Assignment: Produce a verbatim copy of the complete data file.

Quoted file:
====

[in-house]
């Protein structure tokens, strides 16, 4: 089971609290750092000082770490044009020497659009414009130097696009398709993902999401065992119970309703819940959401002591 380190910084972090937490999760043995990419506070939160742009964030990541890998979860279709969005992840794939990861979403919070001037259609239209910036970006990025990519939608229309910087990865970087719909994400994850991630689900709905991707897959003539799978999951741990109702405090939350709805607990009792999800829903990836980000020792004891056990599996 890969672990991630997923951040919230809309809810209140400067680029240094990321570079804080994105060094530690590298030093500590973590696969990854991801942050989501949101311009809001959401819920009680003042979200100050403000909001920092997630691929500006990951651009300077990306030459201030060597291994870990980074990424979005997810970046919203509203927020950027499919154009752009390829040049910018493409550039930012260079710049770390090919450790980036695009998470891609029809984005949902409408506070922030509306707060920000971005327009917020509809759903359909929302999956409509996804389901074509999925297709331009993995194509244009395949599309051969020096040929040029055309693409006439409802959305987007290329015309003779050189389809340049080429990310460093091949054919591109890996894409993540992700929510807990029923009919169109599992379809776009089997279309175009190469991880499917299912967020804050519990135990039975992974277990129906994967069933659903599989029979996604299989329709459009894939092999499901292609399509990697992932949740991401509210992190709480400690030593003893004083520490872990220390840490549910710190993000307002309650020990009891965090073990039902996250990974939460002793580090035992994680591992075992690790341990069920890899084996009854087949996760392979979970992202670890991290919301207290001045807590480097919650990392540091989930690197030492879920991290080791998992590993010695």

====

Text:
[in-house]
């Protein structure tokens, strides 16, 4: 089971609290750092000082770490044009020497659009414009130097696009398709993902999401065992119970309703819940959401002591 380190910084972090937490999760043995990419506070939160742009964030990541890998979860279709969005992840794939990861979403919070001037259609239209910036970006990025990519939608229309910087990865970087719909994400994850991630689900709905991707897959003539799978999951741990109702405090939350709805607990009792999800829903990836980000020792004891056990599996 890969672990991630997923951040919230809309809810209140400067680029240094990321570079804080994105060094530690590298030093500590973590696969990854991801942050989501949101311009809001959401819920009680003042979200100050403000909001920092997630691929500006990951651009300077990306030459201030060597291994870990980074990424979005997810970046919203509203927020950027499919154009752009390829040049910018493409550039930012260079710049770390090919450790980036695009998470891609029809984005949902409408506070922030509306707060920000971005327009917020509809759903359909929302999956409509996804389901074509999925297709331009993995194509244009395949599309051969020096040929040029055309693409006439409802959305987007290329015309003779050189389809340049080429990310460093091949054919591109890996894409993540992700929510807990029923009919169109599992379809776009089997279309175009190469991880499917299912967020804050519990135990039975992974277990129906994967069933659903599989029979996604299989329709459009894939092999499901292609399509990697992932949740991401509210992190709480400690030593003893004083520490872990220390840490549910710190993000307002309650020990009891965090073990039902996250990974939460002793580090035992994680591992075992690790341990069920890899084996009854087949996760392979979970992202670890991290919301207290001045807590480097919650990392540091989930690197030492879920991290080791998992590993010695």